Thursday 24 May 2012

Diana And The Bomb (Pt 6)

There was this boy at school, something of a bully, who managed to buck the easy by being rather good at lessons. I didn’t think then that he used to steal from the smaller boys or scrap at the slightest look because of his face. It was burned all down one side, the skin oddly plastic, puckered about the jaw, yet he had this tremendous mop of hair that he would push back when he was angry. His mother had died from the doodlebug that had fallen in the garden of their house, and his father had heard the news the day before he had advanced into Monte Casino and not returned. I believe he lived with an aunt, which not unusual then and indeed comparative to these more modern times quite the wholesome family unit. I remember that doodlebug. Or I think I do. Perhaps my mind added it because as I say what I do recall is my mother pushing me away on that sunny day when high above that wub-wub-wub of the jet engine stopped.
Across the old aerodrome the sound of the bomb is tinnitus in my ears. There are grass fires on the edge of the crater where Mme. Roux’s atom bomb Diana (which was you might recall no atom bomb at all) can no longer be seen, and will never now be again. I stand here, rightly stunned. Near everyone in Cecil’s private army was there by Diana in the food queue. Close by a ferret armoured car is on its side. At first I think I can hear laughter but in my muddled state it takes a moment to realise it is cries, shouts. There are people between here and there broken and terrible. Somebody lies naked, stripped by the blast. It’s awful.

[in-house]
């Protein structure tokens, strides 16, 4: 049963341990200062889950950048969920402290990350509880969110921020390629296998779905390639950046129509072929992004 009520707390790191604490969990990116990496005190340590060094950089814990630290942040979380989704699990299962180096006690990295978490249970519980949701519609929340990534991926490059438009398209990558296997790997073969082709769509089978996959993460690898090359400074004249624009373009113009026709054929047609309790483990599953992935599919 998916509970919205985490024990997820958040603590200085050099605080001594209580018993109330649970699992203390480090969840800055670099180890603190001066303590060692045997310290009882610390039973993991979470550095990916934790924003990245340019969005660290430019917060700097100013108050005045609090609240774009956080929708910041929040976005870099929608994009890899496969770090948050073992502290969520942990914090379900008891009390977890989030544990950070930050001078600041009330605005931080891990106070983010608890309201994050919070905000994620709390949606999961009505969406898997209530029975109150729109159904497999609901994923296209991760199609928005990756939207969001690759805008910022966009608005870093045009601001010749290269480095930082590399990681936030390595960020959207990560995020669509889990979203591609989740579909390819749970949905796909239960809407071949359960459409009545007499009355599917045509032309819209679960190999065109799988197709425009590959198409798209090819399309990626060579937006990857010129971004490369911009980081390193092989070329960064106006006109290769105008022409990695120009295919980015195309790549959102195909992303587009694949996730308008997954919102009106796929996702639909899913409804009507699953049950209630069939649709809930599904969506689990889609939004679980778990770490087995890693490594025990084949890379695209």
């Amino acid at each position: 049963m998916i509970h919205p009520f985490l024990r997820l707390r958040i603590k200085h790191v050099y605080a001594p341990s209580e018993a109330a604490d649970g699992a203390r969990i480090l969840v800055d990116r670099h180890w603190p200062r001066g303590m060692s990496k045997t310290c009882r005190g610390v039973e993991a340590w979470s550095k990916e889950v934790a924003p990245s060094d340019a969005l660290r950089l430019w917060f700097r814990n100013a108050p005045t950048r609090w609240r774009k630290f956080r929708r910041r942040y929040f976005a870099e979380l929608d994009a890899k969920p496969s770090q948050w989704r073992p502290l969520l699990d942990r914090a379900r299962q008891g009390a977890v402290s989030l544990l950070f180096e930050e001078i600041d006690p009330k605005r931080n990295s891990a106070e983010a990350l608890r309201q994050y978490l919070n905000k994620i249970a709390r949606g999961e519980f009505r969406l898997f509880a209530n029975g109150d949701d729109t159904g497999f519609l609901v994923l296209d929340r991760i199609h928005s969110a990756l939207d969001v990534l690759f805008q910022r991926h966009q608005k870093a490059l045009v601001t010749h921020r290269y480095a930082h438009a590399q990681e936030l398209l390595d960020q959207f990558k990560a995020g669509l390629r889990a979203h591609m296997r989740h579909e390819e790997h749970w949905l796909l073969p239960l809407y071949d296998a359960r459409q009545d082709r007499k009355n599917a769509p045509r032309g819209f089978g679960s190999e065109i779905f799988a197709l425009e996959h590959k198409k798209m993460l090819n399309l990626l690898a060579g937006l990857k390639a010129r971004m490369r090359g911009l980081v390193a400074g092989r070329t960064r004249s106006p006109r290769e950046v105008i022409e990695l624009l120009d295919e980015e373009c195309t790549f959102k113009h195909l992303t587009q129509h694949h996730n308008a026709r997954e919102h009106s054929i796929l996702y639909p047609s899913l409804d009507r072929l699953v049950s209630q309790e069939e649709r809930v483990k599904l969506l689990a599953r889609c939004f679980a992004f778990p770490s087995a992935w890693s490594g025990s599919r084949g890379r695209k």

Cecil is saying something, “... best go.”
“Yes, quite,” this from Mme. Roux. There were patrols and of course sentries, I see some now running towards the ruin.
“What the bloody hell happened?” I sound cross, but I’m terrified.
“Diana went bang, darling,” says Mme. Roux.
“It wasn’t a bomb, you just said as much!”
“Not an atom bomb,” she cannot help but delight in her cleverness. It seems wicked to me. All those dead people might have been horrors, but still. I say as much but Mme. Roux waves off my complaining to say, “You couldn’t get a bomb in here, unless they were expecting one. You were meant to wave the old Geiger about that Bittersweet had prepared and clickity-click, as expected. It never occurred to think it might still have an awful lot of the flowering stuff inside?”
“Is this really the time for exposition?” Cecil though facing us still is walking backwards and away. He at least looks shocked by what has been done; what he must have known was going to happen. “This ain’t the time for boasting.”
“If there’s no time for boasting then there’s no time for anything, darling,” insists Mme. Roux, but she walks after him anyway.
“But why?” I say.
“Trouble with riding the tiger, son,” says Cecil, “Is it’s bloody hard to get off.”
This isn’t an end to it I promise myself.   

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